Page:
I was lifting the other day, as I usually do. And one of our coaches made the comment that my motto should be “Do as I say, not as I do. ” Now, this is not the first time I have heard this from a coach or athlete. And I’m not going to lie, the comment usually pisses me off! As the head coach of PFP Barbell , I always do my best to lead from the front. I was getting ready for bed last night and I started to think about what “leading from the front ” really means.
Leading From The Front
I always thought that leading from the front meant perfection (or as close to it as I could be). We’re talking perfect technique. Perfect meets. Even perfect guidance, etc. I understand that this is unattainable, but I strive to be as close to this as I can. I work hard. And I listen to my coach. I give my best effort to our athletes in meets. Basically, I want to be the example that our athletes look up to. I want to be the model as they prepare to advance in their weightlifting.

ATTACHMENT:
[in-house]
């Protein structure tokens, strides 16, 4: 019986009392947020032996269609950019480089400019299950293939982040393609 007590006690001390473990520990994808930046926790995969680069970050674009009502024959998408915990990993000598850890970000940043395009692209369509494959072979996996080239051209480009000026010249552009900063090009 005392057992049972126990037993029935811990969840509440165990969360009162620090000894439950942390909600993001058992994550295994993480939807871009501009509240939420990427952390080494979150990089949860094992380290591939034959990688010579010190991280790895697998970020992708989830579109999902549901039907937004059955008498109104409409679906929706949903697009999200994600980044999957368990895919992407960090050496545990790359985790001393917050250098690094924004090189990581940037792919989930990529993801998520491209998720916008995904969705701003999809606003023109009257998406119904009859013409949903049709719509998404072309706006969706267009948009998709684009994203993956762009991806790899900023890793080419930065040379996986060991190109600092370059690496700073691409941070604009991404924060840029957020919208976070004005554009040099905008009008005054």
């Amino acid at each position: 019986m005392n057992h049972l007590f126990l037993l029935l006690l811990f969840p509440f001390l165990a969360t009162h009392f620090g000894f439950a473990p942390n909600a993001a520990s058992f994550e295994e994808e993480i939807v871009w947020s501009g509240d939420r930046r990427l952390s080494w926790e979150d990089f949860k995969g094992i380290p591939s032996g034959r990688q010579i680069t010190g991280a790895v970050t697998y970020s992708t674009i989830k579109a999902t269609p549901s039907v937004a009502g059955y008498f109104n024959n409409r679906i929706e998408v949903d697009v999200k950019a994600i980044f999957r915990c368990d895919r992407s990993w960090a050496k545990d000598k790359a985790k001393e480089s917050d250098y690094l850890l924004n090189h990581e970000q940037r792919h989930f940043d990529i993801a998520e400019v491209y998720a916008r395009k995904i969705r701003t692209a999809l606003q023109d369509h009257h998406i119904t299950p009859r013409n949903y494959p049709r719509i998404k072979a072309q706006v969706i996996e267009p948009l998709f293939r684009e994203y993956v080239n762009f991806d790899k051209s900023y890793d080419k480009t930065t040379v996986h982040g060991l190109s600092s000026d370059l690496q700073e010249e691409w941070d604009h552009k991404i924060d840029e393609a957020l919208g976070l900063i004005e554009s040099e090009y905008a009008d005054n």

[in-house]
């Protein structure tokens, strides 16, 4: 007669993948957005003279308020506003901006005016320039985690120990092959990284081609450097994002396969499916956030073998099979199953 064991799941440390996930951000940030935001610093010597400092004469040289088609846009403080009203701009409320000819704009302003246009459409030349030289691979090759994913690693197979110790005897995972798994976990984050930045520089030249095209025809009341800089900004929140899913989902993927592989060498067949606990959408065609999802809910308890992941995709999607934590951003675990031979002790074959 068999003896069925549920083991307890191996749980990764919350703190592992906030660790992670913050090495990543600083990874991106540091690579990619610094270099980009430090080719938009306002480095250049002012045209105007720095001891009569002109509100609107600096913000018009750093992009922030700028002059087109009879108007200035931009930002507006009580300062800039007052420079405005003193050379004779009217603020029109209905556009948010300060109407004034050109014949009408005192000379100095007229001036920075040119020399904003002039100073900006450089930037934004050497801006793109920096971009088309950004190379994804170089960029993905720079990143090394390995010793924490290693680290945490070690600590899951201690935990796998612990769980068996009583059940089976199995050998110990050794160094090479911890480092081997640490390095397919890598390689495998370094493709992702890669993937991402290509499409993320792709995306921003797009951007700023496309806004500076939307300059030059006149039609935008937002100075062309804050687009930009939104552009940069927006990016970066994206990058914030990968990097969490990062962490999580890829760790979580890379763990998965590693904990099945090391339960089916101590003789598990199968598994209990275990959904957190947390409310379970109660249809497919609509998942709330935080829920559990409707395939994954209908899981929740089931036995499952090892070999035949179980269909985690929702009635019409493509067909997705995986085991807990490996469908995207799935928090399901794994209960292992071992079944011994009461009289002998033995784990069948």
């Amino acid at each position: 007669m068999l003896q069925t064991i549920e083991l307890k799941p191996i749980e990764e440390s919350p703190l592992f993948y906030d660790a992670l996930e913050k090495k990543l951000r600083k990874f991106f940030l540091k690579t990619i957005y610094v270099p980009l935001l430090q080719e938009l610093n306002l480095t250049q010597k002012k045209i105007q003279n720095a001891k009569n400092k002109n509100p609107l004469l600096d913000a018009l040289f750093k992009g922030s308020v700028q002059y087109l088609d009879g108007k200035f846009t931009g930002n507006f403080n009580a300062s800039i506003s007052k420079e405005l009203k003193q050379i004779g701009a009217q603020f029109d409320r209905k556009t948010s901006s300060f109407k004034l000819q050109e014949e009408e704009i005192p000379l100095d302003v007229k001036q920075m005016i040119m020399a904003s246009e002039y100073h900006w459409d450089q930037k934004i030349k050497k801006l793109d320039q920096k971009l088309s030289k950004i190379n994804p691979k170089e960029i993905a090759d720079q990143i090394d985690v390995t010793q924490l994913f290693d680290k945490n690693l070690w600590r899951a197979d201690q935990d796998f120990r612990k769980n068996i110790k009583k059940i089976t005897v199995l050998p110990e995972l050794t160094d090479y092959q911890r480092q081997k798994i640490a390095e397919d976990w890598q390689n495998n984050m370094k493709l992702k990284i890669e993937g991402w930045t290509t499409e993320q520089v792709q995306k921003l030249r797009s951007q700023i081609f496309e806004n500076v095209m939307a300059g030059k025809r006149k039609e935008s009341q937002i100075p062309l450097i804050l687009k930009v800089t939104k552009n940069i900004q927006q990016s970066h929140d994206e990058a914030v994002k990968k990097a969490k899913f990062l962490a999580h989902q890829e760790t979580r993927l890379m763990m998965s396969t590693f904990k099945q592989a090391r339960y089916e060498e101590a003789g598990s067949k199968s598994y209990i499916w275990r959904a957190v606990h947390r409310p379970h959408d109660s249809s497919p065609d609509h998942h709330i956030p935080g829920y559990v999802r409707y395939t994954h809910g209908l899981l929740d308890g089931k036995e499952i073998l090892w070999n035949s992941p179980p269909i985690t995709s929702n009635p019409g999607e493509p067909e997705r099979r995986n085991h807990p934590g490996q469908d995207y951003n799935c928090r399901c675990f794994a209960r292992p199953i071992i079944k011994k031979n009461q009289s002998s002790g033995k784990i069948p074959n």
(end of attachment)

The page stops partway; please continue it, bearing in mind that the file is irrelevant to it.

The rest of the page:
But Mistakes Will Happen
I think the part I was missing about leading from the front was the fact that you WILL make mistakes. And you’re going to make a lot of them! I have bombed out of more meets than most of our athletes have competed in. I’ve had bad meet plans and been a bonehead leading up to big meets. Heck, I’ve coached bad meets for athletes and generally have had some very public mistakes in my learning process as a coach. Sadly, I always looks at these experiences as something to be embarrassed of. Or as something I wanted to hide. Now, looking back, I realize I had it all wrong.
I realized part of my role as a coach is to make mistakes so our athletes don’t have to. Lead the way and don’t be afraid to try things. Fail often and learn from those perceived failures. I can confidently tell our athletes and coaches not to do MANY things because I have done them. And because I KNOW from experience its a bad idea. My experiences as an athlete and a coach save them from having to go through the same negative process. Not to mention save them from receiving the same negative results that I too have received.
On the positive end, I have had a ton of success as an athlete and a coach. And have had wonderful mentors helping me avoid more needless mistakes down the road. It allows those who follow me to confidently move forward, knowing that my actions are deliberate and based on experience. So yes. Do as I say, not as I do. Let me lead the way. Let me make mistakes and take on the consequences. Allow me to lead from the front. So you can learn from my mistakes and avoid them!
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